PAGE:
Particularly troublesome is Johnson’s bonhomie with his Republican colleagues. He’s made few if any enemies during his four terms as an inconspicuous back-bencher, an advantage for anyone seeking the leadership of a chamber riven by feuding. Now he’s in a position to pull the Republican party in his direction — a Christian nationalist direction. Those other right-wing Republicans who get all the headlines and air time — Gaetz, Green, Bobert, Jordan — are too repellent to garner a following. But a smiling, “not angry,” Johnson can cozy up to moderates and persuade them to vote with the hard-liners. 


Many commentators have dwelt on Johnson’s role in Trump’s attempt to overturn the 2020 election. He was at the legal forefront in doing so. Why he’s not at least an unindicted co-conspirator is puzzling. He has deflected reporters’ questions on the subject. No doubt he is a Trump sycophant who can now serve as Trump’s helmsman in the House. While all that is upsetting enough, it would be wrong to think of Johnson as merely a Trump puppet. If you follow the thinking of Nancy MacLean’s or Heather Cox Richardson, Trump is just a bit player in a long and, God help us, as yet unsuccessful struggle to subvert our democracy to the will of the mega-wealthy who will use WECs as a voting machine. Long after Trump goes away — maybe to jail! — people like Johnson will carry on as the foot soldiers of the libertarian right wing. 


Mike Johnson’s speakership could turn out to be politically seismic — a certainty if Trump becomes the Republican nominee for president and wins the election. But even if Trump’s candidacy collapses, any other Republican  nominee would still have to kow-tow to the party’s extreme right because it controls the base. Although the oft-cited Republican base or the MAGA crowd is estimated to be only a portion of the Republican Party, it can control the House through the threat of primary challenges to incumbents who don’t toe the MAGA line. Those Republican House members, safe in their largely gerrymandered districts, know that they can hold onto their positions as long as they don’t get crossways with the MAGAs. And now that MAGA Mike Johnson is running things in the House, that dynamic only becomes more dominant.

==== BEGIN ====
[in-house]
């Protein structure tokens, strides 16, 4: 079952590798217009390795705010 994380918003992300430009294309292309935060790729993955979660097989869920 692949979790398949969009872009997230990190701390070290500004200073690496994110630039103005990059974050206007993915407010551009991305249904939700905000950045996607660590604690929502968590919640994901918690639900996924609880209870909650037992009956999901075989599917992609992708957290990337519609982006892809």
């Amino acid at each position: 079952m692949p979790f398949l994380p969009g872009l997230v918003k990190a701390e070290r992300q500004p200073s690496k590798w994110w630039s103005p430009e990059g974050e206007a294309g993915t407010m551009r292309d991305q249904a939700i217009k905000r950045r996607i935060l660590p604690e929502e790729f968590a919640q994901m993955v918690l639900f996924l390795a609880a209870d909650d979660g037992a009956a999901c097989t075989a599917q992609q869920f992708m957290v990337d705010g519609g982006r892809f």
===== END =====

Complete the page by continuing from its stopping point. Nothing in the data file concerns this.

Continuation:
So, if you are not of the MAGA persuasion and saw Mike Johnson’s election with relief because he is not Jim Jordan, please wake up. He is more dangerous than Jim Jordan because he is smoother and less obnoxious. And if the Republicans fare well in 2024 and win back the Senate and the presidency, we will be in a place I don’t ever want to be as a country. And standing against this fate we are counting on a perfectly nice 80-year-old President with an approval rating of 37 percent among DEMOCRATS and an overall disapproval rating among all Americans of 56 percent as of this writing. Google Dean Phillips.

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About Buck Close

Deacon Buck Close serves on the staff of the Church of St. John the Evangelist in Newport, RI. He was born in South Carolina, graduated from Tulane University in 1972 with a BA in Economics and Latin American Studies.